You can download the solution to the following question for free. For further assistance in Accounting and Finance assignments please check our offerings in Accounting assignment solutions. Our subject-matter experts provide online assignment help to Accounting students from across the world and deliver plagiarism free solution with free Grammarly report with every solution.
(ExpertAssignmentHelp does not recommend anyone to use this sample as their own work.)
What is The Role of Investment Banks in Initial Public Offerings
Review your requirements with our FREE Assignment Understanding Brief and avoid last minute chaos.
We provide you services from PhD experts from well known universities across the globe.
No more plagiarism worries. We give you a FREE Grammarly report with every assignment.
In this study, a potential conflict of interest (COI) between the divisions of asset management and investment banking or financial firm’s services over the worldwide will be examined. Specifically, the study will focus on how the IPOs are allocated to mutual fund affiliation by investment banks by providing an informational advantage related to the quality of the pre-offering IPO (Tim, 2013).
In order to understand the role of investment banks in the IPO process, the following research questions would be used:
This study would focus primarily on European markets. This study would make use of quantitative and qualitative analysis to answer the research questions. The study will be mainly focused on IPOs in a country having strong investor protection and the highly developed stock market, i.e. in the United States as per Rule 10f-3 of the ICA (Investment Company Act), 1940 which helps to prevent IPO from getting dumped. Although the work of Ritter and Zhang was groundbreaking, it might act as illumination for exploring the differences of cross-country levels in the allocations of the IPOs to mutual funds that are affiliated with the underwriters of the IPO. Variation in institutions of country-level of investor protection provides insight to identify whether underwriters are taking advantage or favoring of the shareholders of mutual funds that are affiliated.
IPO that is allocated to mutual fund affiliation will be analyzed within 24 countries for the period 1999-2009. The impact of variation in the cross – country level of investor protection on the allocation of IPOs to mutual fund affiliated with the lead underwriter of the offering will also be tested. The main goal is to investigate the country-level measures of investor protection either aggravate or mitigate the conflict of interest (COI) between asset management divisions and investment banking of financial firms. This exploration helps to identify whether and how the financial conglomerates take advantage of investors of the mutual fund during the allocation of IPO and what steps need to be taken for preventing it.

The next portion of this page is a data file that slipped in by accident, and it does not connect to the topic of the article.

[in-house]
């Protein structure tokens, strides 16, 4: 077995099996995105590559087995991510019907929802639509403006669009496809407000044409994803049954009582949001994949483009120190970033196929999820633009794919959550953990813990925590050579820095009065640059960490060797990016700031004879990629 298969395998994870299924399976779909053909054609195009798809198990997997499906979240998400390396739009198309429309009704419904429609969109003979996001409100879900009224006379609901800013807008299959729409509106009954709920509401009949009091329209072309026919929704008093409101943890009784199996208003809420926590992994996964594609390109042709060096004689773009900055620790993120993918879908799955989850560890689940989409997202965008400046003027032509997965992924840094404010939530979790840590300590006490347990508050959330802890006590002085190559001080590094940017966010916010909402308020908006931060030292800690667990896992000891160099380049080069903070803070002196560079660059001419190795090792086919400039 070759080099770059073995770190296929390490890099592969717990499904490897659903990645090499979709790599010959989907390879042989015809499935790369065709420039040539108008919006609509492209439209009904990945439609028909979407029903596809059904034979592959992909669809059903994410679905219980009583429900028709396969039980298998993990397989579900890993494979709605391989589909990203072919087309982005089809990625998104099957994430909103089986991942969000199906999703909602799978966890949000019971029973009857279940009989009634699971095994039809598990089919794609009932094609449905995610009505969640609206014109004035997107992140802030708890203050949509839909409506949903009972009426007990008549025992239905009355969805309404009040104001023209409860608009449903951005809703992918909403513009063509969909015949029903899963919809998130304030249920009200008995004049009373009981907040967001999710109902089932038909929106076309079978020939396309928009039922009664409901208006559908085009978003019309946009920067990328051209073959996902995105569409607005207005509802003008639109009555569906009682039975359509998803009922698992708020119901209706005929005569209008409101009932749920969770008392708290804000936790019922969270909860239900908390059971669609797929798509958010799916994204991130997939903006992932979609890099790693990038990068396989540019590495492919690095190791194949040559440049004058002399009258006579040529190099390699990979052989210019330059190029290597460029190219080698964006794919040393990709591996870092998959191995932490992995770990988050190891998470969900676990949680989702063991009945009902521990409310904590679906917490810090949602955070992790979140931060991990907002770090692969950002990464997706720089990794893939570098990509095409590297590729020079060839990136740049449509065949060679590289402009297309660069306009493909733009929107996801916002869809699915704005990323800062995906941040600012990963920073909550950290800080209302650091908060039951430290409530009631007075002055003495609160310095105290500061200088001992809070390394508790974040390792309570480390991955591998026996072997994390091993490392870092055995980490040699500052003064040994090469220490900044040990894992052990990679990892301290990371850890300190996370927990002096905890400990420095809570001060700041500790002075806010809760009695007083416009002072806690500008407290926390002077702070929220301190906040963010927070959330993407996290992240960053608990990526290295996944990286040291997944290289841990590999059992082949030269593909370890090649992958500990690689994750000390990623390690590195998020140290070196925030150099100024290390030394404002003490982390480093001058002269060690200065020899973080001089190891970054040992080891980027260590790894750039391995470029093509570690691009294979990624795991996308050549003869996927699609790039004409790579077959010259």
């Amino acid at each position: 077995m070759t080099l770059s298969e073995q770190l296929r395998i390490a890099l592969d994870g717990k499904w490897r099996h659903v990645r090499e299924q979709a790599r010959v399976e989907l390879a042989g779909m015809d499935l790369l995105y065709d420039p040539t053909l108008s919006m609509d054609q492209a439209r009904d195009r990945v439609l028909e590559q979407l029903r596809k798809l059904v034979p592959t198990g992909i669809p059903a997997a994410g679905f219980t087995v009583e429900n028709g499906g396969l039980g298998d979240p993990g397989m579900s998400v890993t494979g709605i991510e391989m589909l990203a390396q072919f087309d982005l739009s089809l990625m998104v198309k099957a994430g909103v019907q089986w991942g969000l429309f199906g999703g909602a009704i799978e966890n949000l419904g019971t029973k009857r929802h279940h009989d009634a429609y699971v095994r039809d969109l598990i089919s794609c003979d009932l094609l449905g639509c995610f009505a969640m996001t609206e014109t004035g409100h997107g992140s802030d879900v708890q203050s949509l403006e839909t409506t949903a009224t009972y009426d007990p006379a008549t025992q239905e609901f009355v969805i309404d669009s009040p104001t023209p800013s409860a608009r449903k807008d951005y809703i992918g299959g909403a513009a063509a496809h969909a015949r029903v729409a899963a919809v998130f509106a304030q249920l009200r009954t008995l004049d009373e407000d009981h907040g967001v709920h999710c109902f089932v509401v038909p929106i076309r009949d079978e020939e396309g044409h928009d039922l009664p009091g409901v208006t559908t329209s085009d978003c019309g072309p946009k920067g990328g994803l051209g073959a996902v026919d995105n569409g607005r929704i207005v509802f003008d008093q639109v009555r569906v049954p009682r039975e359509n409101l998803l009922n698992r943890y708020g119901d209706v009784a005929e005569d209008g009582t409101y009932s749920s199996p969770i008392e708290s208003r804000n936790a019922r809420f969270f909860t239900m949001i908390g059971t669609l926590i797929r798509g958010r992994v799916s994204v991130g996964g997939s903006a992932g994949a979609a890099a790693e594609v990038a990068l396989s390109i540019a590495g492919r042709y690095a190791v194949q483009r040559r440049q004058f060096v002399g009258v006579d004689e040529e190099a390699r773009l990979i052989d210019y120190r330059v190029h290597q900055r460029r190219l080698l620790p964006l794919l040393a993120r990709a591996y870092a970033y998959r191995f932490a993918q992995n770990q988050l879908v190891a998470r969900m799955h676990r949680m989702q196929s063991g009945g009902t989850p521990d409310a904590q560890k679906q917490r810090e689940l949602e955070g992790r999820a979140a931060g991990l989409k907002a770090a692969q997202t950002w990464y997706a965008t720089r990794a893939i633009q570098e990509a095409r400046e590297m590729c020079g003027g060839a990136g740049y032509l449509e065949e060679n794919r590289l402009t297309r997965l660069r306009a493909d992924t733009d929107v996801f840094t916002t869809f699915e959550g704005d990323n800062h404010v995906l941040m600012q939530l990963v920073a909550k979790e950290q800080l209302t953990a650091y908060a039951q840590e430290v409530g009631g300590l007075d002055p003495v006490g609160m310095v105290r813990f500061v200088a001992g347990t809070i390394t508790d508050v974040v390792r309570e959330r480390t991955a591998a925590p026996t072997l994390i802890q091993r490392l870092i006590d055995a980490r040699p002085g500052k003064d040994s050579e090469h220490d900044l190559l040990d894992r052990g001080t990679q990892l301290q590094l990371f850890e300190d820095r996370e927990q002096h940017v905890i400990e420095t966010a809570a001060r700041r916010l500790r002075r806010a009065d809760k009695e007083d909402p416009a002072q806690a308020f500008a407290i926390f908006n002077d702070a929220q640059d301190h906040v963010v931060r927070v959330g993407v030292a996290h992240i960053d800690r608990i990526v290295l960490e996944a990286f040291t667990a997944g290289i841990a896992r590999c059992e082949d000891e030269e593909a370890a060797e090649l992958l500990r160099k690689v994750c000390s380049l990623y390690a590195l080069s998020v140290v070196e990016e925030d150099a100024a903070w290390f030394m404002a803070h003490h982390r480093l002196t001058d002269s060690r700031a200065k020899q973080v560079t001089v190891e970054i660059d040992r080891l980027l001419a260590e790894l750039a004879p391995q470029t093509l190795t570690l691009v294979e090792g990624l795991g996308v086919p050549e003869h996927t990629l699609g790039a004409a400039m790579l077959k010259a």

The analysis will begin by comparing initial IPO returns over the countries. Initial returns refer to the degree at which an IPO gets underpriced. This means that any investors that get the opportunity to allocate underpriced IPOs get benefited from the underpricing of IPO. In Asia-Pacific and Europe region, IPOs that was purchased through mutual fund affiliated with the lead underwriter offering have lower initial IPO returns than IPOs those are not purchased through mutual fund affiliates. But IPOs those were purchased through mutual fund affiliates had significantly higher initial return and the findings support the univariate results of Ritter and Zhang (2007). Next, the analysis will be focused on how the investor protection country-level measures are related to initial returns. The common dimensions of investor protection that was used by existing literature had been used for analysis that includes the legal origin of the country and various indices used were prospectus liability, judicial system quality, disclosure requirements, and anti-self-dealing regulations. Both unaffiliated and affiliated IPOs those having high initial return were strongly associated with the investor protection. Interestingly, all measures of investor protection that is weak or strong, IPOs those were affiliated having a lower initial return than IPO those are not affiliated. From this evidence, it can be inferred that shareholders of an affiliated mutual fund are not associated with the affiliated underwriter for allocating IPOs and supports the dumping ground hypothesis. The result of univariate analysis gives a rough picture, because of which multivariate analysis is used to get appropriate evidence. The determinants of initial IPO returned will be examined. After the deal with relevant features, it was found that IPO those are purchased through mutual fund affiliates are significantly related to lower initial IPO return and supports the dumping ground hypothesis. It was also found that investor protection those are strong is related to higher initial return and investors of the mutual fund also get benefited. This result was significant to multiple dimensions of investor protection. The stronger investor protection was positively related with the allocation of IPO to mutual fund affiliates and was also significant. This means the impact of strong measures of investor protection balances the negative relation that appears in between initial IPO return and allocation of IPO to affiliation. This result also signifies how country-level mechanism minimize the conflict of interest that exists within financial conglomerates. For preventing IPO from dumping, stronger investor protection was utilized. Finally, how IPO get allocated to mutual funds affiliates will be examined. In particular, we are mainly interested to know whether colds IPO those having lower initial return get allocated to mutual fund affiliates. As IPOs seem to be dumped and undersubscribed. A negative relation between IPO that was purchased through mutual fund affiliates and measures of investor protection was found. This means that a country having strong investor protection was less allocated to mutual fund affiliates. The relation between cold IPOs and stronger investor protection was negative and relevant. This means cold IPOs are less intended to get allocated to affiliates when they have stronger investor protection. As stronger investor protection can protect the cold IPO from getting dumped by underwriter while allocating to mutual fund affiliates. The results support the argument that investor protection that is strong can prevent IPO from dumping. Finally, the performance that is a long run of IPOs affiliated was compared with the offering that is not allocated to fund affiliates. Although, both of the IPOs were intended to underperform in the long run depending on different benchmarks. There was no relevant relation was found between the underperformance of unaffiliated and affiliated IPOs. The two areas of this study contribute same results to existing literature. First, the results developed a relation between an affiliated mutual fund and investment banking. It was seen that the evidence supports the dumping ground hypothesis. As this hypothesis supports the conflict of interest between the shareholders and underwrites of mutual fund affiliates. Second, the results prevent the underpricing of IPO from getting dump by using country variation investor protection measures. Country-level mechanisms of investor protection was significantly related with the initial IPO returns. The strong investor protection balances the negative effect of affiliations among mutual fund and underwriters. Investor protection measures prevent IPO from getting dumped which investors of mutual fund get benefited. This evidence appears to be effective while dealing with the financial firm's conflict of interest. New conflicts arise as banks expand their scope continuously. This means policymakers will continuously keep eye on the client from preventing them from the conflict of interests